Monday, January 20, 2014

A Single Drop

A 35 year old G5P1 woman currently pregnant with a 32 week fetus through IVF presents for a routine obstetric visit. Her obstetric history is only significant for a second-trimester low-lying placenta. A transvaginal ultrasound is shown below:

Note the posterior placenta with a linear sonolucent area with color flow Doppler. You admit the patient, give betamethasone and perform frequent fetal heart monitoring. You make a plan to deliver the fetus by emergency C-section if the patient goes into labor, premature rupture of membranes, repetitive variable decelerations refractory to tocolysis, or vaginal bleeding accompanied by fetal heart rate changes. You schedule a C-section at 36 weeks.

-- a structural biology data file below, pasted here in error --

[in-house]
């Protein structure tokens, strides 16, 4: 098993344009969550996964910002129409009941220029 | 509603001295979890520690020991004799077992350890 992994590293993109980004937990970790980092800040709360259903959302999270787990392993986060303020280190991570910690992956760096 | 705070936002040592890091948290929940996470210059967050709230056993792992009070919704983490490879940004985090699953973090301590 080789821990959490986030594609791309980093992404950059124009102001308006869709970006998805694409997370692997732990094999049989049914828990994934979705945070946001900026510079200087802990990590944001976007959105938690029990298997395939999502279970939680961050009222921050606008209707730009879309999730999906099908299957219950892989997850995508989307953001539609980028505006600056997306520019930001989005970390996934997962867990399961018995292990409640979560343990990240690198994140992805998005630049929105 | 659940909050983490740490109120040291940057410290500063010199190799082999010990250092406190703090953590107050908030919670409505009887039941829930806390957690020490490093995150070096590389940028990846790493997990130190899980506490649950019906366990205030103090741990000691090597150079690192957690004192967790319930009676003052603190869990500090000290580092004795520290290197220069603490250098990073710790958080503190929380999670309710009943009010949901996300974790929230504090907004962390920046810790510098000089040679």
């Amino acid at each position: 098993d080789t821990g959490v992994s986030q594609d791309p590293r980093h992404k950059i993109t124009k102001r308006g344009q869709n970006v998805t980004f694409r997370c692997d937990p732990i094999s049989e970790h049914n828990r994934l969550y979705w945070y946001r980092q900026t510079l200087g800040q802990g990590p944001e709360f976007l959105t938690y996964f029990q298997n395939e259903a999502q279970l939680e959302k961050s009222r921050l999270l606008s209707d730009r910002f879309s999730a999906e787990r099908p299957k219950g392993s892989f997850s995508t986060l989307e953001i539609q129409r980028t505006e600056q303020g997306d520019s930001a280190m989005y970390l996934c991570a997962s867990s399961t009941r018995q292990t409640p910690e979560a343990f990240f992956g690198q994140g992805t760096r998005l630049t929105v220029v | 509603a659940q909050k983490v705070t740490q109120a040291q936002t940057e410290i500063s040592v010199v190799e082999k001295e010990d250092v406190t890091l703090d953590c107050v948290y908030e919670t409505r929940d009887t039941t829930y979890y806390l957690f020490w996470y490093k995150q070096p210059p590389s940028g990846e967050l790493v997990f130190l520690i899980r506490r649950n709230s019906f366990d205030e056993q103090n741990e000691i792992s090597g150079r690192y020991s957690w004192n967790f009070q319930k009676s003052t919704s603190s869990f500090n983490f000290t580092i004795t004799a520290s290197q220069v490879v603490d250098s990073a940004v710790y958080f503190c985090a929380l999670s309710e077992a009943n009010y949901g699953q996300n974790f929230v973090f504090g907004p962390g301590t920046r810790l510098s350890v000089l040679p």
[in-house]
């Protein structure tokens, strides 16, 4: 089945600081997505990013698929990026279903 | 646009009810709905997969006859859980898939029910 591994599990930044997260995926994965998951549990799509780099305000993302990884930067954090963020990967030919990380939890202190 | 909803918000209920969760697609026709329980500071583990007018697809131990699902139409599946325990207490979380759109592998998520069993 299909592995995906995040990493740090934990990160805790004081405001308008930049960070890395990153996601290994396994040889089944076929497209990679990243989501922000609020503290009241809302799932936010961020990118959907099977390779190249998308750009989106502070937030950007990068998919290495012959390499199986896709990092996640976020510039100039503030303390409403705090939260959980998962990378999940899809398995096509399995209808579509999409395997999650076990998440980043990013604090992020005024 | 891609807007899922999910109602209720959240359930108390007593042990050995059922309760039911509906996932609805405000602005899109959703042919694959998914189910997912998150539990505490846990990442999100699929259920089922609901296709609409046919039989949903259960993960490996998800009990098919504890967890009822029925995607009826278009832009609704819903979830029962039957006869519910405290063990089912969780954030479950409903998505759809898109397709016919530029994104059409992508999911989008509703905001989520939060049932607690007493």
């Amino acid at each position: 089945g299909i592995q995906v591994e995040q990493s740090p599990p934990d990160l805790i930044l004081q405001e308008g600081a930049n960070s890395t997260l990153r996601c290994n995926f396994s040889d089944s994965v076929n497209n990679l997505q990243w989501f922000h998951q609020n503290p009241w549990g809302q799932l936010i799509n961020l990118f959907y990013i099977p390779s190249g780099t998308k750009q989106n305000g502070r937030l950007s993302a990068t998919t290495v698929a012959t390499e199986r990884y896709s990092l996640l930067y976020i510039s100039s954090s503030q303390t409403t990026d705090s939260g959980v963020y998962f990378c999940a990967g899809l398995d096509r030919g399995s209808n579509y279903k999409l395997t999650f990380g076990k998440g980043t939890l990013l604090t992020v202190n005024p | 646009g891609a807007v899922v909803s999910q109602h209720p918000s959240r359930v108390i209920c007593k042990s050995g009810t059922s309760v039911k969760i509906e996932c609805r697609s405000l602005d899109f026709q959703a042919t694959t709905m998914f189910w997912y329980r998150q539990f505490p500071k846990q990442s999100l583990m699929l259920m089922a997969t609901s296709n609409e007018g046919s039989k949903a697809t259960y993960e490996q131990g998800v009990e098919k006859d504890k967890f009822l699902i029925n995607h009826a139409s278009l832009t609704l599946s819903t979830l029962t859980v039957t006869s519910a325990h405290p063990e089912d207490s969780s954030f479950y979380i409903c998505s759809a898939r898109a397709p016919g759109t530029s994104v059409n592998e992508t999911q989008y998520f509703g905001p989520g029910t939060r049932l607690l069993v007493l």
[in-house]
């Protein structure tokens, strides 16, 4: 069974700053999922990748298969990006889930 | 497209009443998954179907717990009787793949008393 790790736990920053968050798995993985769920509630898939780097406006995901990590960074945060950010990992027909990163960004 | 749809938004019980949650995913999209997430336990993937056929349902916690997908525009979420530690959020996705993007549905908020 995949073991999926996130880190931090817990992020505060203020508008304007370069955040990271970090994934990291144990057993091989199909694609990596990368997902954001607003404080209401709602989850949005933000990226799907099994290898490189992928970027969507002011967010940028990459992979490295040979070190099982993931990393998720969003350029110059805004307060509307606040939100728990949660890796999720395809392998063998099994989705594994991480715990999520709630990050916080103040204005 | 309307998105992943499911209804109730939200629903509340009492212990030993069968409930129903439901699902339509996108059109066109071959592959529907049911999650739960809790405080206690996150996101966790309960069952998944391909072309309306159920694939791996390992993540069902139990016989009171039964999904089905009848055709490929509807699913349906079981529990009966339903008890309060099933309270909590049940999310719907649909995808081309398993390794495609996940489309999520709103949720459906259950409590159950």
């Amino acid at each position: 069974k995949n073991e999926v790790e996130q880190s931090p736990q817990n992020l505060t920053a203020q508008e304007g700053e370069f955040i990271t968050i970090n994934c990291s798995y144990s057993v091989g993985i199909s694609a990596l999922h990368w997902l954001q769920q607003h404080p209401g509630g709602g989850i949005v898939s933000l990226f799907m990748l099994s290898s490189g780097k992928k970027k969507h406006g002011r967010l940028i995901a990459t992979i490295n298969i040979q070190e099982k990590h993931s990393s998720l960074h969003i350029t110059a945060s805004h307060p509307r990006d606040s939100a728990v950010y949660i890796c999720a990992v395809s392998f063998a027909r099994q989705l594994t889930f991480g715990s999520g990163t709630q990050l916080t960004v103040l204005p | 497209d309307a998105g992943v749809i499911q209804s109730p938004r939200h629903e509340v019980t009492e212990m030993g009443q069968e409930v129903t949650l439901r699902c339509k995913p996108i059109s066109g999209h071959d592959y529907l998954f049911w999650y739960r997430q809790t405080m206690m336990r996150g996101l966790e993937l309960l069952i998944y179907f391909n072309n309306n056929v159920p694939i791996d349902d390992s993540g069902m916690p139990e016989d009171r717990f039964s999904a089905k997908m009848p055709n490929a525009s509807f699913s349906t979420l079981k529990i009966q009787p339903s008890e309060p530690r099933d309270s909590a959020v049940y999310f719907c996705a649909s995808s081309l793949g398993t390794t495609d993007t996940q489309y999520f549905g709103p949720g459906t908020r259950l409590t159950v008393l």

Challenge: What's the diagnosis?

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1 comment:

Craig Chen said...

A Single Drop

This is vasa previa where fetal blood vessels are present in the membranes covering the internal cervical os. The concern is that spontaneous or artificial rupture of membranes can cause rupture of the vasa previa and fetal hemorrhage. There is no consensus on best management of these patients.

Source: UpToDate.